Throw the ball to number 84.
For the past eight seasons, that was Bobby Engram. Engram is now gone and in his place is another number 84 – TJ Houshmandzadeh.
But that connection between Hasselbeck and number 84 is still there.
Saturday against the Kansas City Chiefs, Hasselbeck bobbled a snap from center and snagged it out of the air. Houshmandzadeh read the play and stopped dead in his tracks at the line of scrimmage instead of releasing into the secondary. Hasselbeck then threw a chest pass with two hands to Houshmandzadeh that went for 17 yards and a first down.
“The ball just popped right out like a football follies kind of video and there was T.J.,” Hasselbeck said after the game. “I kind of gave him a little chest pass and he did the rest.”
Houshmandzadeh knew Hasselbeck’s only options were to try and run it himself and take a hit or attempt to get the ball to him to try and make a positive play out of it.
“I saw at the snap that he kind of last control of the ball,” Houshmandzadeh said. “I was supposed to go block and I didn’t go block because I saw that he had lost the ball and he tossed it to me and then you just kind of go from there and improvise a little bit.”
Seahawks head coach Jim Mora was thrilled with Hasselbeck’s decision.
“I was thinking don’t run,” Mora said of Hasselbeck. “That’s fine, just don’t run.”
“That’s a heads up play by Matt. A broken play that he turns into a first down. To me, it just shows he’s an aware player. He’s always looking to make something happen.”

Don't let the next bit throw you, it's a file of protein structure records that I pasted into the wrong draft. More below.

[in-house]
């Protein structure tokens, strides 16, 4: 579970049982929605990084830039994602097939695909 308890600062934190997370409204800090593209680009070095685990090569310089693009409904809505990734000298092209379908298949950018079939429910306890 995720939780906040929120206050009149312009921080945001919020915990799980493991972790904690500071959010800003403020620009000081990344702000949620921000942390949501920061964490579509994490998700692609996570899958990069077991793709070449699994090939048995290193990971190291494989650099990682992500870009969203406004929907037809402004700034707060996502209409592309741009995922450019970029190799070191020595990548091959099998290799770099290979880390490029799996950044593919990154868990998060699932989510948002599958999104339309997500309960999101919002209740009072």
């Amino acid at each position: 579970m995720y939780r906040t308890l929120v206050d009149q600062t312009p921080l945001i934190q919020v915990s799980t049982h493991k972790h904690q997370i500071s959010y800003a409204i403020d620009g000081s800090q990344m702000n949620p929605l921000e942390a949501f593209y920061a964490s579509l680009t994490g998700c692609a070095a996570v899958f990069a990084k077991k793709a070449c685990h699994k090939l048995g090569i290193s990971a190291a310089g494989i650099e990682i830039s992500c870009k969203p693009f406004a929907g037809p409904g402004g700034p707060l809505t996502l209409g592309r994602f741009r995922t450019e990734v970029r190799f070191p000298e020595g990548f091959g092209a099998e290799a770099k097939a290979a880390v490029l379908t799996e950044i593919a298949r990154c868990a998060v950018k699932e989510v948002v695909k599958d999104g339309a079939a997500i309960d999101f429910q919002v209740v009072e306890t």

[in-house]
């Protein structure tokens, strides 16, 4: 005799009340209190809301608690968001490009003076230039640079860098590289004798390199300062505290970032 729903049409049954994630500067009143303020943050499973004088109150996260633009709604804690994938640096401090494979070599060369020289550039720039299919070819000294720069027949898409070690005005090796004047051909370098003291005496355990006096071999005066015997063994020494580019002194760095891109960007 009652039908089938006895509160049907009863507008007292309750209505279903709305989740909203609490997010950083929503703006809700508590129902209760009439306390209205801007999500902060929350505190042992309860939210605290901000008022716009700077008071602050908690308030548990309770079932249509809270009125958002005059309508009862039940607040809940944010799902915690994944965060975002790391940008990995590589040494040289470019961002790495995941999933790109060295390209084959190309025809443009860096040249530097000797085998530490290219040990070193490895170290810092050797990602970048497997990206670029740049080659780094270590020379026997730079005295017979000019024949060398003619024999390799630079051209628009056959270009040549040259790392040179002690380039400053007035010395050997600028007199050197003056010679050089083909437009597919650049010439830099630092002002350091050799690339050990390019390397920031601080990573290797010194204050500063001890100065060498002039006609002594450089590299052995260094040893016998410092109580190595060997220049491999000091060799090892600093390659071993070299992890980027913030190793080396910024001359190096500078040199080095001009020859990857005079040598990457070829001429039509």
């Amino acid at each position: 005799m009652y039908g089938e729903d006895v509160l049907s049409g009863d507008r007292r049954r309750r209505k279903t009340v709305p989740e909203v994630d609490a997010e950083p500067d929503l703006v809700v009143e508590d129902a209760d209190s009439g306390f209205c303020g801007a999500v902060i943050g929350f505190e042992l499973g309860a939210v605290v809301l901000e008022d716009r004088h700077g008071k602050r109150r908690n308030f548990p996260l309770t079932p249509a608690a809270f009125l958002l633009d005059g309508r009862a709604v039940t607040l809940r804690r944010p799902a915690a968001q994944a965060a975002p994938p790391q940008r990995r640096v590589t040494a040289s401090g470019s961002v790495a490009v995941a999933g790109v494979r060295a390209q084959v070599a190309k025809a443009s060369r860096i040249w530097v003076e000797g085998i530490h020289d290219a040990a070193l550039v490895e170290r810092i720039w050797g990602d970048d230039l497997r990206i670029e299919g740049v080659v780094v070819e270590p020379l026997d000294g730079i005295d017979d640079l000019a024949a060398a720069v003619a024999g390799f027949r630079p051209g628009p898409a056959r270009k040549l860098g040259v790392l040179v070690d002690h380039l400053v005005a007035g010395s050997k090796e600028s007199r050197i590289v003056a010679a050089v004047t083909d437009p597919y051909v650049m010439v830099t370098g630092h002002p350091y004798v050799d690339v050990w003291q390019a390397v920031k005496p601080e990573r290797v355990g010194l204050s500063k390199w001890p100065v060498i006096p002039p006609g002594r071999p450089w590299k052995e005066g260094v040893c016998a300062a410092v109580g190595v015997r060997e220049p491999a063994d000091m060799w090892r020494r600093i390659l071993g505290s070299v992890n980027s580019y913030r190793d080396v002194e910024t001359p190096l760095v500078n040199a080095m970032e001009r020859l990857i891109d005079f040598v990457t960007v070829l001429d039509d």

That kind of play is usually reserved for a quarterback and receiver that have played together for years – the kind of play Hasselbeck and Engram used to make to extend drives. Houshmandzadeh has only been with Seattle since March, but the chemistry between the two is developing quickly.
“My observation is that it’s certainly growing,” head coach Jim Mora said of the trust between the two. “Watching it, it looks like he feels pretty good about throwing the ball to him. Especially when he throws the chest pass to him. It seems like they’re doing well.”
Engram and Hasselbeck developed their relationship over many years of working together. Hasselbeck’s ability to read defenses and check off into better plays for the offense. Engram’s uncanny knack to know where to sit down in a zone coverage.
Hasselbeck has only had one offseason to work with his new weapon. But through three preseason games, the duo has combined for 106 yards on 11 receptions and two touchdowns.
“You can see why he’s caught so many balls,” Mora said. “He’s physical. He runs tremendous routes. He’s got glue hands. He can block. He’s a team player. He’s a physical presence and he was a very good acquisition for this football team.”
The connection between Houshmandzadeh and Hasselbeck may not be as strong as the one he had with his former number 84, but the relationship is off to a good start.
“Obviously it’s going to get better as the weeks progress and as we progress in the season,” Houshmandzadeh said. “I wouldn’t say we’re there yet. We’re trying to get there and it’s going to take time.”
Tags: Bobby Engram, Chemistry, coach jim mora, Eight Seasons, Game, Head Coach Jim, Kansas City Chiefs, Line Of Scrimmage, Little Bit, Matt Hasselbeck, Options, SEATTLE SEAHAWKS, Security Blanket, Snap, T J Houshmandzadeh, T.J. Houshmandzadeh, Target, Two Hands
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